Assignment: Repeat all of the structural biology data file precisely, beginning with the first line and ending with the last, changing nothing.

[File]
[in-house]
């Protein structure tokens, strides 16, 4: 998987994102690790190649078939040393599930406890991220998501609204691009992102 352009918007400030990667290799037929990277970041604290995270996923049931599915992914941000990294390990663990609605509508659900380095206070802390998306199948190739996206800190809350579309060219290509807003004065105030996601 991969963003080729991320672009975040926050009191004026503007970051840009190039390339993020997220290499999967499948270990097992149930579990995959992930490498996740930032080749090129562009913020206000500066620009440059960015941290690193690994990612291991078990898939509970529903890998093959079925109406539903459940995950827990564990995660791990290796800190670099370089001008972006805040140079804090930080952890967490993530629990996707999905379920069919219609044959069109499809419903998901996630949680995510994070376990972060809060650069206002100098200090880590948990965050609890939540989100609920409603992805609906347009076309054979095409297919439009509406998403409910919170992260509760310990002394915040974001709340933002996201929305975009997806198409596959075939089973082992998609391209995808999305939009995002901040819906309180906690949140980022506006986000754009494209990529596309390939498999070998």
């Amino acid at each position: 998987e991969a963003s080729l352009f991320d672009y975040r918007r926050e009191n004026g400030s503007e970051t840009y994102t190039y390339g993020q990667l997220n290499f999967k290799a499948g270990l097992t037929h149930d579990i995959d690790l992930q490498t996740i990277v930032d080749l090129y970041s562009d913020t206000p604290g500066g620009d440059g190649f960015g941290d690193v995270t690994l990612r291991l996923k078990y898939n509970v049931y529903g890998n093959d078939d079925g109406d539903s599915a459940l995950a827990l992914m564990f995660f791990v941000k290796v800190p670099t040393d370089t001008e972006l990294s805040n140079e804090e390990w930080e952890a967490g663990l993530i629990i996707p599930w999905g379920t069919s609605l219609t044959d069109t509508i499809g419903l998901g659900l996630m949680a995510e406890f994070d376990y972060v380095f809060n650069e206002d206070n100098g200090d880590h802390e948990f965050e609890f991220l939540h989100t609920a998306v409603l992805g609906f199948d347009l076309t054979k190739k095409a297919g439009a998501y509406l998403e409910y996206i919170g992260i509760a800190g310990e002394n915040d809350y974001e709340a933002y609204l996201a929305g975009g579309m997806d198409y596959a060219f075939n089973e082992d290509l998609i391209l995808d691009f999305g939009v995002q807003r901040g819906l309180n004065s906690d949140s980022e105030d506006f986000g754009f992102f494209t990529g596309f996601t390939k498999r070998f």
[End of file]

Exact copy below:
[in-house]
């Protein structure tokens, strides 16, 4: 998987994102690790190649078939040393599930406890991220998501609204691009992102 352009918007400030990667290799037929990277970041604290995270996923049931599915992914941000990294390990663990609605509508659900380095206070802390998306199948190739996206800190809350579309060219290509807003004065105030996601 991969963003080729991320672009975040926050009191004026503007970051840009190039390339993020997220290499999967499948270990097992149930579990995959992930490498996740930032080749090129562009913020206000500066620009440059960015941290690193690994990612291991078990898939509970529903890998093959079925109406539903459940995950827990564990995660791990290796800190670099370089001008972006805040140079804090930080952890967490993530629990996707999905379920069919219609044959069109499809419903998901996630949680995510994070376990972060809060650069206002100098200090880590948990965050609890939540989100609920409603992805609906347009076309054979095409297919439009509406998403409910919170992260509760310990002394915040974001709340933002996201929305975009997806198409596959075939089973082992998609391209995808999305939009995002901040819906309180906690949140980022506006986000754009494209990529596309390939498999070998």
């Amino acid at each position: 998987e991969a963003s080729l352009f991320d672009y975040r918007r926050e009191n004026g400030s503007e970051t840009y994102t190039y390339g993020q990667l997220n290499f999967k290799a499948g270990l097992t037929h149930d579990i995959d690790l992930q490498t996740i990277v930032d080749l090129y970041s562009d913020t206000p604290g500066g620009d440059g190649f960015g941290d690193v995270t690994l990612r291991l996923k078990y898939n509970v049931y529903g890998n093959d078939d079925g109406d539903s599915a459940l995950a827990l992914m564990f995660f791990v941000k290796v800190p670099t040393d370089t001008e972006l990294s805040n140079e804090e390990w930080e952890a967490g663990l993530i629990i996707p599930w999905g379920t069919s609605l219609t044959d069109t509508i499809g419903l998901g659900l996630m949680a995510e406890f994070d376990y972060v380095f809060n650069e206002d206070n100098g200090d880590h802390e948990f965050e609890f991220l939540h989100t609920a998306v409603l992805g609906f199948d347009l076309t054979k190739k095409a297919g439009a998501y509406l998403e409910y996206i919170g992260i509760a800190g310990e002394n915040d809350y974001e709340a933002y609204l996201a929305g975009g579309m997806d198409y596959a060219f075939n089973e082992d290509l998609i391209l995808d691009f999305g939009v995002q807003r901040g819906l309180n004065s906690d949140s980022e105030d506006f986000g754009f992102f494209t990529g596309f996601t390939k498999r070998f």